Claims of bias at abortion committee ‘utter nonsense’
Senator Rónán Mullan says chair Catherine Noone had ‘failed to procure objectivity’
Senator Catherine Noone, chair of the Oireachtas Committee on the Eighth Amendment, asked members to “please be constructive” and not to seek to undermine the committee. File photograph: Gareth Chaney/Collins
Members of the Oireachtas committee on the Eighth Amendment have criticised colleagues who alleged its work displays bias or who have attacked the committee chair.
Earlier, Social Democrats TD Catherine Murphy said a lot of the contributions to the committee had been factual rather than biased, and the claim that the committee was operating in a biased manner was “utter nonsense”.
Allowing a narrative that the committee was operating in a biased manner should not be allowed as it was “a lie”, she said.
People Before Profit TD Brid Smith said there had been a deliberate attempt to create the fake perception that the chair was biased.
Sinn Féin’s Jonathan O’Brien said it was not the case that that there were only three anti-abortion members on the committee. “I myself do not consider myself to be pro-choice or pro-life.”
He said the conduct of Senator Rónán Mullen and Independent TD Mattie McGrath had been “disgraceful”.
Senator Catherine Noone asked members to “please be constructive” and not to seek to undermine the committee. She said she did not take the criticism directed against her personally.
In response, Senator Mullan said he had tried to avoid criticism of the chair but her management of the committee had “failed to procure objectivity”.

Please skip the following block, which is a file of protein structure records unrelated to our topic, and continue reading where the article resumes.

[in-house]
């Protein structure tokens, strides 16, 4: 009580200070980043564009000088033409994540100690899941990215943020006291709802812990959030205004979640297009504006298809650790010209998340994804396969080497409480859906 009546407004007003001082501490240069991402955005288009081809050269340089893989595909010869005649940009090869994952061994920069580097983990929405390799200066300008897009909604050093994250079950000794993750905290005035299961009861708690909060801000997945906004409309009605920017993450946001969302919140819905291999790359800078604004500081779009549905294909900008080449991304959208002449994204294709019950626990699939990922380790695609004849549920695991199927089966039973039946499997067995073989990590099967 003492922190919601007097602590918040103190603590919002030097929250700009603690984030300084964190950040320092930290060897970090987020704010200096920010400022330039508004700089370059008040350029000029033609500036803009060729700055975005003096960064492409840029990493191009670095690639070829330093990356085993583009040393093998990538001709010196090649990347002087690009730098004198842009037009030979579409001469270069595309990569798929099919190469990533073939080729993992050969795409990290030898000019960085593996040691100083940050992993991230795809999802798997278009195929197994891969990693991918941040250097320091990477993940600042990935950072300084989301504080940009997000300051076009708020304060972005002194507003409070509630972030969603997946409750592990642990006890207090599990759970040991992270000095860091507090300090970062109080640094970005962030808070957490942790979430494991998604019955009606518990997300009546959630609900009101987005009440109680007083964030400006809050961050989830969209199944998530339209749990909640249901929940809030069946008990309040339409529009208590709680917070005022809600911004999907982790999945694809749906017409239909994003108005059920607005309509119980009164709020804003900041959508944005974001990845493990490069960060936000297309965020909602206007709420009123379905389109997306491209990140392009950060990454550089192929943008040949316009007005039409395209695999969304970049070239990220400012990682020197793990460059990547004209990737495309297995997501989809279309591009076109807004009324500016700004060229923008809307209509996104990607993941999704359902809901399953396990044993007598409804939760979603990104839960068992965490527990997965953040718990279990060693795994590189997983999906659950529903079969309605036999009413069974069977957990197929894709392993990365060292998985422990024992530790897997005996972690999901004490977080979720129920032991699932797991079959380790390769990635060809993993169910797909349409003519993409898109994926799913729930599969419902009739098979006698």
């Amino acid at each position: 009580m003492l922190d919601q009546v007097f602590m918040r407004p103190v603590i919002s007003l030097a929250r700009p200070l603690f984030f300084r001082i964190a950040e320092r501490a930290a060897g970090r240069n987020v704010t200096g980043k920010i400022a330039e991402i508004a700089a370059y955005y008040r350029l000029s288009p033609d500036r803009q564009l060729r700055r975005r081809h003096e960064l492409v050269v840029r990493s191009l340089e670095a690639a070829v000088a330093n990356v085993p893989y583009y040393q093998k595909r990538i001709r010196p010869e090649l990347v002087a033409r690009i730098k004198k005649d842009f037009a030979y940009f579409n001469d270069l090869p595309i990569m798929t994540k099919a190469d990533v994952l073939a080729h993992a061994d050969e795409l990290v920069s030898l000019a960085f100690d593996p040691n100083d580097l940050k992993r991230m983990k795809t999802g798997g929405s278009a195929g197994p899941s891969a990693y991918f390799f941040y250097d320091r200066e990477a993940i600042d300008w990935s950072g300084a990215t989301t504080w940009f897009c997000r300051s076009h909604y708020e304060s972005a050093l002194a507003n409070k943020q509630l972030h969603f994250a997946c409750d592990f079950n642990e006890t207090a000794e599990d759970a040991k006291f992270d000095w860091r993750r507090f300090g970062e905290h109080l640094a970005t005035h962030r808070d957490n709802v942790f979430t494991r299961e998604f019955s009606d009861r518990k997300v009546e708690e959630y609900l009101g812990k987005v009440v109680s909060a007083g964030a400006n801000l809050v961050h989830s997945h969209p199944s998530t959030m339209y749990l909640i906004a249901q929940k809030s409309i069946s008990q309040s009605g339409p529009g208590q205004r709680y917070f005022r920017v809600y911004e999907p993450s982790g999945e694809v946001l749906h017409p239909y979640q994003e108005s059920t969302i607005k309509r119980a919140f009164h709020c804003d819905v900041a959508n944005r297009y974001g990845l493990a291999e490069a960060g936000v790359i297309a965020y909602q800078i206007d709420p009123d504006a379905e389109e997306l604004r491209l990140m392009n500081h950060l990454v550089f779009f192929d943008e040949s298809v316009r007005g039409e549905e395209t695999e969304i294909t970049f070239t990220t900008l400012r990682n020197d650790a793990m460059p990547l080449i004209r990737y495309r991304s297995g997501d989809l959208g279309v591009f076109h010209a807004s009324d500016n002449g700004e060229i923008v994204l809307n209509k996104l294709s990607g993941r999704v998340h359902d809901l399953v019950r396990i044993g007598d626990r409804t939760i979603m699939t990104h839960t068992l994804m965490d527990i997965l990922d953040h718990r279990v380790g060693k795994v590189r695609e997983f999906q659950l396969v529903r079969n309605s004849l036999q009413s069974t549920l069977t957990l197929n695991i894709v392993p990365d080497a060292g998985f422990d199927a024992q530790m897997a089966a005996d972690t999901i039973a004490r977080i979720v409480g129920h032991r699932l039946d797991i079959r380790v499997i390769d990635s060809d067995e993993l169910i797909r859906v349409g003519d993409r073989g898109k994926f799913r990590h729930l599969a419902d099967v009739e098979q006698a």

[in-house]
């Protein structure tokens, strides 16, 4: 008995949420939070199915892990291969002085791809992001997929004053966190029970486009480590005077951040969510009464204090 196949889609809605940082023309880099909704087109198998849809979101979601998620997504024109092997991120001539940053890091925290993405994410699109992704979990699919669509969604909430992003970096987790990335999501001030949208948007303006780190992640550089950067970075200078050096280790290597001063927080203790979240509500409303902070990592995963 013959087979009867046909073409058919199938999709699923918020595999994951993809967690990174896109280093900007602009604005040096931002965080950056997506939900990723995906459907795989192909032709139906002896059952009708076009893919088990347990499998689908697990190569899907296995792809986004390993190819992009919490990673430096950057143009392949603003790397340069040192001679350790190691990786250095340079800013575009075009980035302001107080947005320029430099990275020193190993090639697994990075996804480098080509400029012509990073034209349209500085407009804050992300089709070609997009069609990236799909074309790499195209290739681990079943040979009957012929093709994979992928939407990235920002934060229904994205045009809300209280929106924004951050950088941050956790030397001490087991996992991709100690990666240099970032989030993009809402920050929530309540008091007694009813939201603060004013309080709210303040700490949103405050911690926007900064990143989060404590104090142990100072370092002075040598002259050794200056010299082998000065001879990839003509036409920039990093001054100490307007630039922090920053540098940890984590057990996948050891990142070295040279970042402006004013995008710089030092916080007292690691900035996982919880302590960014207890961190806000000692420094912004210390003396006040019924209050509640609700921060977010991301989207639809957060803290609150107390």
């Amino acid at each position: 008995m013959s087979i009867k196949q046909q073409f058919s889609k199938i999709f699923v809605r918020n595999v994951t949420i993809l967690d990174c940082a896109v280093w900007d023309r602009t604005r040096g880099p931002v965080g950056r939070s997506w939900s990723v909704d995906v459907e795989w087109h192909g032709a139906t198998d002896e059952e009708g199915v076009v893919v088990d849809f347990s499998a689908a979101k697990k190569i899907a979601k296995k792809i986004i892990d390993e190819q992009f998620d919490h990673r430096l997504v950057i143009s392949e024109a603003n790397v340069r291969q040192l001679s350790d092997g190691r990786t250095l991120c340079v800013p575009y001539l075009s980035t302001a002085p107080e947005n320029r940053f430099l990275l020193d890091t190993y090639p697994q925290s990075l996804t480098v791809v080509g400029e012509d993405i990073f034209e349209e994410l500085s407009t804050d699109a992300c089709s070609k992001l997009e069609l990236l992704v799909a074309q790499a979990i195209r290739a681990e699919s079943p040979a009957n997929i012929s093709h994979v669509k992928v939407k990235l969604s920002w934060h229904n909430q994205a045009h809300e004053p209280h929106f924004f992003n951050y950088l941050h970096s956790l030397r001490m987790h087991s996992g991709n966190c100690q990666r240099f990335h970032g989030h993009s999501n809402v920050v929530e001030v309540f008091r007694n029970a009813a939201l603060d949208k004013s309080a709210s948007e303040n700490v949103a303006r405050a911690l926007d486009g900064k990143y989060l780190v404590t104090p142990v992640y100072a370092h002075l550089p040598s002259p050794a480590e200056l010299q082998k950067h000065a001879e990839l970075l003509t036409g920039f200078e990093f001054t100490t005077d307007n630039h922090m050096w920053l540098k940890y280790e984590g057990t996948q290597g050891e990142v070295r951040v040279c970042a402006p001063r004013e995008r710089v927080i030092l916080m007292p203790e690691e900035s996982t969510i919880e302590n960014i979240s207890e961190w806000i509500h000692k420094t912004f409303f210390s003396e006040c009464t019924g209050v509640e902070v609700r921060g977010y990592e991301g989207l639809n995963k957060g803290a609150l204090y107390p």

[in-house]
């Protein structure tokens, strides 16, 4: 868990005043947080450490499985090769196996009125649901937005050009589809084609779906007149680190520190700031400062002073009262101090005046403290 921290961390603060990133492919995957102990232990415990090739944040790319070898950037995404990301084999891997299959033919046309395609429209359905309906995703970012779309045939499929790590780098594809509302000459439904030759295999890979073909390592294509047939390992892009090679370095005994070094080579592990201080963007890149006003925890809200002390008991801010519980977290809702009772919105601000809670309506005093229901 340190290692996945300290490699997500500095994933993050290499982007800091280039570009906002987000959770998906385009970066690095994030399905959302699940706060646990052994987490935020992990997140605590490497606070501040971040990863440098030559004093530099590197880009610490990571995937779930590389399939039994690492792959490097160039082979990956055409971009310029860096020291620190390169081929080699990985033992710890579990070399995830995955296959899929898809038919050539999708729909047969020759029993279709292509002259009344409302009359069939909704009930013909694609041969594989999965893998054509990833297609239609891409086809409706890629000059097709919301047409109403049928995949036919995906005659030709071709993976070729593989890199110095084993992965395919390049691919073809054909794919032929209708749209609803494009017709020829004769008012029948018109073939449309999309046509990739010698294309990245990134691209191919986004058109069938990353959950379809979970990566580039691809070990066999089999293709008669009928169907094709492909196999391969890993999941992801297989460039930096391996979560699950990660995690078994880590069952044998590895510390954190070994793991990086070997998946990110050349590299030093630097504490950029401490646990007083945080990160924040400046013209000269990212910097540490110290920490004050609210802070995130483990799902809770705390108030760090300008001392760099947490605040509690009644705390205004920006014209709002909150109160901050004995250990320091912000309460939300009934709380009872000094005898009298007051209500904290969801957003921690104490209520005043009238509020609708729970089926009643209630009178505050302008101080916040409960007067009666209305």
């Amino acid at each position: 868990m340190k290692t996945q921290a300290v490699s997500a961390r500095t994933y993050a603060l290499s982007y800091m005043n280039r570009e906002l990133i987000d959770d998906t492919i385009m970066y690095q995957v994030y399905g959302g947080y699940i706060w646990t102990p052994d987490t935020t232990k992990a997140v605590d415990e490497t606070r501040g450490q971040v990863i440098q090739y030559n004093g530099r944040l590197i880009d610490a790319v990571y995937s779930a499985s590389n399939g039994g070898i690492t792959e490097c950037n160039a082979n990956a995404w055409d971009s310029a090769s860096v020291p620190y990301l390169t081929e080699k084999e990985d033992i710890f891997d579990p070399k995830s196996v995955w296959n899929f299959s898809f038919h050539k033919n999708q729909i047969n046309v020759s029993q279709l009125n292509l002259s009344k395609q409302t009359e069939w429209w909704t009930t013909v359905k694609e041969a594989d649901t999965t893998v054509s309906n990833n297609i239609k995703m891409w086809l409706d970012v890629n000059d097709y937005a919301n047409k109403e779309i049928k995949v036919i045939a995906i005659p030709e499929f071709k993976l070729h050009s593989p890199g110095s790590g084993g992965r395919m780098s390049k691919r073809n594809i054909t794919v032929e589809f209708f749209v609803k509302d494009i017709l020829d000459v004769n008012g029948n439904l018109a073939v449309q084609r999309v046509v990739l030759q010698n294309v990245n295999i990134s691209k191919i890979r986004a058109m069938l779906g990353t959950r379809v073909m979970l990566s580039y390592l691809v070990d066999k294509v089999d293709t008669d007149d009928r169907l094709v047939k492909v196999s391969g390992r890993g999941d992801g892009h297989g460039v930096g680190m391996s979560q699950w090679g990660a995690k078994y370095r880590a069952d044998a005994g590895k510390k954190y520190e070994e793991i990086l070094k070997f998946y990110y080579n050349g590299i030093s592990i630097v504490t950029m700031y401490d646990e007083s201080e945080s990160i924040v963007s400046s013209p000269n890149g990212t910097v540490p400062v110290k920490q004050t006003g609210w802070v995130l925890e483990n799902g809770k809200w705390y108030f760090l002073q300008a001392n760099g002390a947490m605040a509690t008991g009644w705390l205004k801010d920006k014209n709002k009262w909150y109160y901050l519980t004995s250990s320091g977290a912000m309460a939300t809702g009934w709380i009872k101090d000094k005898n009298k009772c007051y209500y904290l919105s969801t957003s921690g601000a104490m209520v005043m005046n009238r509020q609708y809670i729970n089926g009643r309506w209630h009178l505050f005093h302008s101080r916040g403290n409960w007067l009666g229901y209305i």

Mr McGrath said there had been a “stitch-up” for which the members were responsible. The committee’s work was unbalanced and there had been an “appallingly skewed line of speakers” before the committee, which had “already voted for abortion”, he claimed.
The committee hearings had been “a charade from the start”, the Tipperary TD said.
Meanwhile, Dr Patricia Lohr, medical director of the British Pregnancy Advisory Service (Bpas), told the committee Ireland was “fortunate” that women can go to the UK to avail of abortion services, as women in other countries with restrictive abortion regimes resort to unsafe measures which lead to high maternal fatality rates.
There was no evidence that the decriminalisation of abortion led to it becoming more widespread or more available, she said. Keeping abortion outside the criminal law meant lawful abortion care could be provided in accordance with the highest clinical standards, she said.
Asked by Fine Gael TD Peter Fitzpatrick about “gender abortion”, Dr Lohr said it was absolutely her view that it was for the woman to decide whether she was ready to parent. She could not imagine “compelling” a woman to continue with a pregnancy for which she was “unprepared”. Mr Fitzpatrick said that in his view, Bpas was a “horrifying” charity.
Hundreds of abortions
In response to a question from Senator Mullen, Dr Lohr said she had performed hundreds of abortions, “thousands maybe, I don’t keep track.”
Liz McDermott, a member of the One Day More group, which provides support to parents who have received “poor prenatal diagnoses” for their babies, said it was very disappointing that for the past number of years “the only focus of political effort has been towards introducing abortion”.
She said that in 2002, she was told the child she was carrying had shortened limbs. She said a doctor attending her commented: “He’ll never do anything but lie on a bed. I am obliged to tell you that if you want to travel to England it won’t be a problem.”
Her son John was born in 2003 and the experience of having him had been “hugely positive” for her and her family. “It’s a mistake to try and plan these things out because we risk painting a bleaker picture than actually happens”.
Holding up a copy of a poem written about John by his teacher, she said her son’s life “was not mine to do anything with. I think a lot of people in this country can’t get past that fact.”